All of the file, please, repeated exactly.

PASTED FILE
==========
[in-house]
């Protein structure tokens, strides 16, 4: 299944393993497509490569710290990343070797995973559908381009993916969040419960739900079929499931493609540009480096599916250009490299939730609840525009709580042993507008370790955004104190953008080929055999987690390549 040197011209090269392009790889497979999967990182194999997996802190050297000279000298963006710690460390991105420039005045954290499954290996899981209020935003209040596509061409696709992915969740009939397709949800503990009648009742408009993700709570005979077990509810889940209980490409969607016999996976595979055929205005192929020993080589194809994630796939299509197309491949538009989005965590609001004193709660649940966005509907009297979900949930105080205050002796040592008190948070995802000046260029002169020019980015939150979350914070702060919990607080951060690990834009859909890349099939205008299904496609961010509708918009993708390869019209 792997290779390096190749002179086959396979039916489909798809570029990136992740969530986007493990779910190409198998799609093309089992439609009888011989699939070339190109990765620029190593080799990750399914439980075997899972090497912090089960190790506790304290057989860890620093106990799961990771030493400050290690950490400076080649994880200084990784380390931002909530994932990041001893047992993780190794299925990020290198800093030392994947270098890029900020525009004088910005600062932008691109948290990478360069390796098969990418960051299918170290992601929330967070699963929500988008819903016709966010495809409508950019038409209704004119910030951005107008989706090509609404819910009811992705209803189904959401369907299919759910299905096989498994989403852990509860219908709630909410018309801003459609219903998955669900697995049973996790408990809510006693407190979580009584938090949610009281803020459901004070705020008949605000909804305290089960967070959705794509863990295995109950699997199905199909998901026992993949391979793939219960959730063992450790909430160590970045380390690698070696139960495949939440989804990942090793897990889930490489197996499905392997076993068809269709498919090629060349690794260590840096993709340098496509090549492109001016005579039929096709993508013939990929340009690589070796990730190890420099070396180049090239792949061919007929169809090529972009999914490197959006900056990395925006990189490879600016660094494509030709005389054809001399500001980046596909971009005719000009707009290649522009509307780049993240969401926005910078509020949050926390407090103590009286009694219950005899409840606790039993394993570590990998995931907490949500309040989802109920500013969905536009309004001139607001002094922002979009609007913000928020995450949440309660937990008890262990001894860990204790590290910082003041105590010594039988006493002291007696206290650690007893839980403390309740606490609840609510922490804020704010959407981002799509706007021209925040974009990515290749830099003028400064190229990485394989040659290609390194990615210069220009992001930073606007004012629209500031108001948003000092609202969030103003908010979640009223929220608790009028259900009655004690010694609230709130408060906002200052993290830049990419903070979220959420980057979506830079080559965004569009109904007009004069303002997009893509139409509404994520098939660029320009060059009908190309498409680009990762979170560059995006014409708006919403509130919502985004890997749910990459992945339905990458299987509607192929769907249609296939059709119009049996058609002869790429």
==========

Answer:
[in-house]
């Protein structure tokens, strides 16, 4: 299944393993497509490569710290990343070797995973559908381009993916969040419960739900079929499931493609540009480096599916250009490299939730609840525009709580042993507008370790955004104190953008080929055999987690390549 040197011209090269392009790889497979999967990182194999997996802190050297000279000298963006710690460390991105420039005045954290499954290996899981209020935003209040596509061409696709992915969740009939397709949800503990009648009742408009993700709570005979077990509810889940209980490409969607016999996976595979055929205005192929020993080589194809994630796939299509197309491949538009989005965590609001004193709660649940966005509907009297979900949930105080205050002796040592008190948070995802000046260029002169020019980015939150979350914070702060919990607080951060690990834009859909890349099939205008299904496609961010509708918009993708390869019209 792997290779390096190749002179086959396979039916489909798809570029990136992740969530986007493990779910190409198998799609093309089992439609009888011989699939070339190109990765620029190593080799990750399914439980075997899972090497912090089960190790506790304290057989860890620093106990799961990771030493400050290690950490400076080649994880200084990784380390931002909530994932990041001893047992993780190794299925990020290198800093030392994947270098890029900020525009004088910005600062932008691109948290990478360069390796098969990418960051299918170290992601929330967070699963929500988008819903016709966010495809409508950019038409209704004119910030951005107008989706090509609404819910009811992705209803189904959401369907299919759910299905096989498994989403852990509860219908709630909410018309801003459609219903998955669900697995049973996790408990809510006693407190979580009584938090949610009281803020459901004070705020008949605000909804305290089960967070959705794509863990295995109950699997199905199909998901026992993949391979793939219960959730063992450790909430160590970045380390690698070696139960495949939440989804990942090793897990889930490489197996499905392997076993068809269709498919090629060349690794260590840096993709340098496509090549492109001016005579039929096709993508013939990929340009690589070796990730190890420099070396180049090239792949061919007929169809090529972009999914490197959006900056990395925006990189490879600016660094494509030709005389054809001399500001980046596909971009005719000009707009290649522009509307780049993240969401926005910078509020949050926390407090103590009286009694219950005899409840606790039993394993570590990998995931907490949500309040989802109920500013969905536009309004001139607001002094922002979009609007913000928020995450949440309660937990008890262990001894860990204790590290910082003041105590010594039988006493002291007696206290650690007893839980403390309740606490609840609510922490804020704010959407981002799509706007021209925040974009990515290749830099003028400064190229990485394989040659290609390194990615210069220009992001930073606007004012629209500031108001948003000092609202969030103003908010979640009223929220608790009028259900009655004690010694609230709130408060906002200052993290830049990419903070979220959420980057979506830079080559965004569009109904007009004069303002997009893509139409509404994520098939660029320009060059009908190309498409680009990762979170560059995006014409708006919403509130919502985004890997749910990459992945339905990458299987509607192929769907249609296939059709119009049996058609002869790429």